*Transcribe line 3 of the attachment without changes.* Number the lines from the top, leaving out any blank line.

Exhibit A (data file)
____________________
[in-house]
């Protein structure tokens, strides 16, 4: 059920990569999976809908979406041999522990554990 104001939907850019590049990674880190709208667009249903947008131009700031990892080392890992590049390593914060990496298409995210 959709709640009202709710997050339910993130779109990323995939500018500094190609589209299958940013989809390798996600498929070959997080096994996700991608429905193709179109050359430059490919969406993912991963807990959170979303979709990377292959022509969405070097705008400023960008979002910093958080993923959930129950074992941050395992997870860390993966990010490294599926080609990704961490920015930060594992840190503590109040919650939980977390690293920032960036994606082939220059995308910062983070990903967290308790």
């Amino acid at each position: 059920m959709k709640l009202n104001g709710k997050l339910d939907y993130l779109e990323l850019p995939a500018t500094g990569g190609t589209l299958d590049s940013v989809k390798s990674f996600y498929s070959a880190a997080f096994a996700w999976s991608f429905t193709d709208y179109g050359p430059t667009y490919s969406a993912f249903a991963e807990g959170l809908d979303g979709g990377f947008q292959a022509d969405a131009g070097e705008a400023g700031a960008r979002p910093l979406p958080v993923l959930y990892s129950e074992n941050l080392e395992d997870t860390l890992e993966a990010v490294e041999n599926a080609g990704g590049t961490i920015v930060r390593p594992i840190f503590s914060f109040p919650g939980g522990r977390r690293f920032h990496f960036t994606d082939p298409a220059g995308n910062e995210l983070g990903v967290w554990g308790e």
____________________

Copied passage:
């Amino acid at each position: 059920m959709k709640l009202n104001g709710k997050l339910d939907y993130l779109e990323l850019p995939a500018t500094g990569g190609t589209l299958d590049s940013v989809k390798s990674f996600y498929s070959a880190a997080f096994a996700w999976s991608f429905t193709d709208y179109g050359p430059t667009y490919s969406a993912f249903a991963e807990g959170l809908d979303g979709g990377f947008q292959a022509d969405a131009g070097e705008a400023g700031a960008r979002p910093l979406p958080v993923l959930y990892s129950e074992n941050l080392e395992d997870t860390l890992e993966a990010v490294e041999n599926a080609g990704g590049t961490i920015v930060r390593p594992i840190f503590s914060f109040p919650g939980g522990r977390r690293f920032h990496f960036t994606d082939p298409a220059g995308n910062e995210l983070g990903v967290w554990g308790e």